So, one Sunday afternoon a couple weeks ago, I decided to watch it. The first thing I noticed was the assured performance Anton Yelchin delivers. At twenty-five, he is a highly engaging actor and exudes a confidence that many actors in his age-range do not. This is probably due to his having been a child actor (he's been working for more than half his life), but he is also just a fine screen actor with a likability akin to a young Tom Hanks.
Yelchin's ability to connect with an audience is what grounds this film in reality enough for us to care about his character and be invested enough to see how the story unfolds. He plays Odd Thomas, a twenty year old short order cook who has the ability to see and communicate with the dead. Odd is a quirky, quick-witted young man with no big aspirations in life other than to be a great short order cook and hang out with his girlfriend, Stormy. But, he also possesses a strong moral center that pushes him to do everything he can to help the wandering souls who cross his path.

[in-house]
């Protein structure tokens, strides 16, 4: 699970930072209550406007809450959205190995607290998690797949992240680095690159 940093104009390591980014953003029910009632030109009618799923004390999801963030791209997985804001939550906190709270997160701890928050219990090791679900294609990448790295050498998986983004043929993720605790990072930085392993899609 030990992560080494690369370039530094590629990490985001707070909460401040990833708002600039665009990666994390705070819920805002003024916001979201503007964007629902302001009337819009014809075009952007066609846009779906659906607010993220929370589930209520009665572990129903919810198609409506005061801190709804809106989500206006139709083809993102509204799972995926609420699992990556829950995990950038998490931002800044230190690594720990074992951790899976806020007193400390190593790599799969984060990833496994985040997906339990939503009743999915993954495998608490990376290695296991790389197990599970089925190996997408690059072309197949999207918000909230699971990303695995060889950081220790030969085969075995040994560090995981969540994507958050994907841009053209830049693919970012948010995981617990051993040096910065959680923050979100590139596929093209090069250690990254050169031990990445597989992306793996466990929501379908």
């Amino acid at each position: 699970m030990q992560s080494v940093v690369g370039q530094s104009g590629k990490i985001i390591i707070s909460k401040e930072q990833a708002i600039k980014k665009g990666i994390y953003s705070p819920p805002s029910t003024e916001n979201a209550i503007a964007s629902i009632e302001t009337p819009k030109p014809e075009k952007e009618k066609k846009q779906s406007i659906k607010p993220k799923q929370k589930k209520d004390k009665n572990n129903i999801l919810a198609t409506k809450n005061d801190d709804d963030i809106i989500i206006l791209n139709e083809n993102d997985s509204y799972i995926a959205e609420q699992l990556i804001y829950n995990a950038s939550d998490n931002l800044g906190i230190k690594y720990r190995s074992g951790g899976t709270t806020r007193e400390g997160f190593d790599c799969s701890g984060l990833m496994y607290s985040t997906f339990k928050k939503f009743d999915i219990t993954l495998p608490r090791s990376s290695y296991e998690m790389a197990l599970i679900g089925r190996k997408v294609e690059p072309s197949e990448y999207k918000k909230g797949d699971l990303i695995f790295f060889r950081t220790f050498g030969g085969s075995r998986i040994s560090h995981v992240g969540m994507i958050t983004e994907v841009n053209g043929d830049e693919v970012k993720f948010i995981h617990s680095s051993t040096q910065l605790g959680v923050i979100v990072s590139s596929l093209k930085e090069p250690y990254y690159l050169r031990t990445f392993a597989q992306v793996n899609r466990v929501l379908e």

The casting of Yelchin in the title role is the best part of the film and elevates it at moments to something beyond a low-grade B-movie. In every other aspect, the film feels more like a really good pilot to an ongoing cable series than a polished motion picture. That isn't a criticism so much as it is advice on what kind of expectations to set when watching this movie. I wonder if the anticipation of adapting the other books in the series fueled this TV-pilot tone. If so, it was a risky move that almost doesn't pay off and probably only worked for me because I watched it on Netflix, not on a big screen.
Regardless, Odd Thomas is a decent entertainment made better by a strong lead performance. If it were a TV series, I would definitely be watching it.